Biblical Authorship and Sensus Plenior Research Paper by Melly

Biblical Authorship and Sensus Plenior
This paper examines the areas of Biblical authorship and sensus plenior as part of the science of Biblical hermeneutics.
# 103529 | 2,740 words | 12 sources | MLA | 2007 | US

$19.95 Buy and instantly download this paper now


This paper explains that hermeneutics, both a science and an art, exists for the purpose in propagating interpretation. The author points out that the study of sensus plenior is a foray into the more artistic side of biblical interpretation, firmly grounded in the foundation of literal interpretation of the text. The paper relates that sensus plenior is a theological proposition stating that there is more to some texts than the author's initially understood there to be; therefore, certain interpreters have been divinely inspired to "see" new meanings in the text that are accurate and merely previously overlooked. The author states that sensus plenior is inextricably linked with the single and dual theories of biblical authorship. The paper concludes that sensus plenior allows for Old Testament passages to be reinterpreted in light of New Testament revelation and then checked against all other available passages on the matter.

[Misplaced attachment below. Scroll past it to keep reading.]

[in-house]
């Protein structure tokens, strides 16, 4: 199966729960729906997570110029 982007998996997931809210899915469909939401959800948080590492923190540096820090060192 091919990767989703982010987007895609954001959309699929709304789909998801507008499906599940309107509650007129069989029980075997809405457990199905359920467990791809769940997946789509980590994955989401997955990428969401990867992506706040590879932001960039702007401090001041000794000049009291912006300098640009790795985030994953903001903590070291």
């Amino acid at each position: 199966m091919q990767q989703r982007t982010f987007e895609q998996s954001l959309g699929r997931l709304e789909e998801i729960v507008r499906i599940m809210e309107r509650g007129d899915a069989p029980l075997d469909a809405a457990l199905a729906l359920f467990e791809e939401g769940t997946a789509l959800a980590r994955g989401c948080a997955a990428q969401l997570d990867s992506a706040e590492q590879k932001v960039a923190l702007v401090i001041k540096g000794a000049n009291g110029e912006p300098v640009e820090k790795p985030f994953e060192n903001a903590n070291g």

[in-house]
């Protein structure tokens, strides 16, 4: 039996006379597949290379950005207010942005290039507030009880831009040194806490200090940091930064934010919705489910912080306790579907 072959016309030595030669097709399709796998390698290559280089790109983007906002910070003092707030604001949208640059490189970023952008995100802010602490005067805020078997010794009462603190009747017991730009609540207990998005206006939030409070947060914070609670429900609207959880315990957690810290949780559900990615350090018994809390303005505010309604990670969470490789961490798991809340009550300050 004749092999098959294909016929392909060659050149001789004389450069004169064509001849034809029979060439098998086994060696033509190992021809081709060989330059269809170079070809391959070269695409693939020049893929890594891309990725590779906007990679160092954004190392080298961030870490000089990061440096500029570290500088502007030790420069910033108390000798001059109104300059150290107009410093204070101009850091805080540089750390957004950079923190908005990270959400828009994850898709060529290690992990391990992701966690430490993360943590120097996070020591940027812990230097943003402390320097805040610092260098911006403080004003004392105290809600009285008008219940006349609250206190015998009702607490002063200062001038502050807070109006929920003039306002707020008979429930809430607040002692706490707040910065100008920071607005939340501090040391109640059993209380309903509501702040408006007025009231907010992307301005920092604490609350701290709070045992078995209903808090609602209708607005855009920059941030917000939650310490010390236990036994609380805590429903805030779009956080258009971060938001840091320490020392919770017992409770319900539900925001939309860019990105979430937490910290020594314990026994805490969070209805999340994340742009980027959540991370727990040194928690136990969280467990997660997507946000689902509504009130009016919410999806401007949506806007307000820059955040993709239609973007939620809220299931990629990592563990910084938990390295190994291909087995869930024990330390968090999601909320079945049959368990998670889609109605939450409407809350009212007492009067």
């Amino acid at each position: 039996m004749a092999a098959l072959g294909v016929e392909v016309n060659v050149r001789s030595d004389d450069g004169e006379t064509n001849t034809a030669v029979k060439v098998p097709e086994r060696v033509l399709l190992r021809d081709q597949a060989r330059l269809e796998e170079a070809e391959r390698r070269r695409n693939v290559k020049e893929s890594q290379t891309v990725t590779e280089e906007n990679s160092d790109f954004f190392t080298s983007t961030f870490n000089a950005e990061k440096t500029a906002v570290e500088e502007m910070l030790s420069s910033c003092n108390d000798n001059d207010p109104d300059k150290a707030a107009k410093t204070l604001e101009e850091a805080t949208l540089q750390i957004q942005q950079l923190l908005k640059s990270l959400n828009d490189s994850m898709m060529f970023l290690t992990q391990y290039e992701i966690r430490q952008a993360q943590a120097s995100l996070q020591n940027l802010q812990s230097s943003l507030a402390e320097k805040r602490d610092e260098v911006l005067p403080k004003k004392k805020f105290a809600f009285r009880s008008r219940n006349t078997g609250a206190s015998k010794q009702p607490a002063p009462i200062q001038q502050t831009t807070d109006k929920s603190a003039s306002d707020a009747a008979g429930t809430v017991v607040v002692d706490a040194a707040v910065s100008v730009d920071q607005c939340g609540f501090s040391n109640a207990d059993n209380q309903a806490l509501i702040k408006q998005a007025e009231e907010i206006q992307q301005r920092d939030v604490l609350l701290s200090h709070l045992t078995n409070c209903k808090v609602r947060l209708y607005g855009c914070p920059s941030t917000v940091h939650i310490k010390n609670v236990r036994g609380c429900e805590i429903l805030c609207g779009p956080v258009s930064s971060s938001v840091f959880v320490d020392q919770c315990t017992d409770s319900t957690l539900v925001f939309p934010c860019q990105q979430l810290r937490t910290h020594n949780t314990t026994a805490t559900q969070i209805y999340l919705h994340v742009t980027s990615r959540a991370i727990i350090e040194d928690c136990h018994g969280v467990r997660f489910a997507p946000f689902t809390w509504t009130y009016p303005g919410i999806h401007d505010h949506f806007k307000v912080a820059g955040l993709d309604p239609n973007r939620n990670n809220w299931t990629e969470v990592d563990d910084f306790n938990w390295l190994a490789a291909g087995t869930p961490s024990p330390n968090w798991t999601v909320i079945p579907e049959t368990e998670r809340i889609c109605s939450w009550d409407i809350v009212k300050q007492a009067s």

Table of Contents:
Dual Authorship
In Favor
Single Authorship
In Favor
Sensus Plenior

From the Paper:

"In his writings, Peter claims that the biblical authors were moved by the Holy Spirit. Paul made similar claims when he stated that the Scriptures were God breathed. "Hence the Bible claims that Spirit-moved writers uttered God-breathed writings." This hypostatic union attempts to explain the partnership of the divine and human author. A comparison can be made to the Council of Chalcedon's theory to explain the divinity and humanity of Christ. The Council decreed that it is necessary to emphasize the divinity of Christ as well as the humanity of Christ."

Sample of Sources Used:

  • Campbell, Lee. "Matthew's Use of the Old Testament: A Preliminary Analysis," Xenos Online Journal, 2000 (27 February 2007).
  • Carson, D.A. and John D. Woodbridge, ed.,Hermeneutics, Authority and Canon. Grand Rapids, MI: Zondervan Publishing House, 1986.
  • Gaussen, L. The Plenary Inspiration of The Holy Scriptures deduced from Internal Evidence, and the Testimonies of Nature, History and Science. Chicago, IL: The Bible Institute Colportage Association, 1850.
  • Geisler, Norman. How History Views the Bible: Decide for Yourself. Grand Rapids, MI: Zondervan Publishing House, 1982.
  • Geisler, Norman. Systematic Theology: Volume 1. Minneapolis, MN: BethanyHouse, 2002

Cite this Research Paper:

APA Format

Biblical Authorship and Sensus Plenior (2008, May 19) Retrieved July 30, 2021, from

MLA Format

"Biblical Authorship and Sensus Plenior" 19 May 2008. Web. 30 July. 2021. <>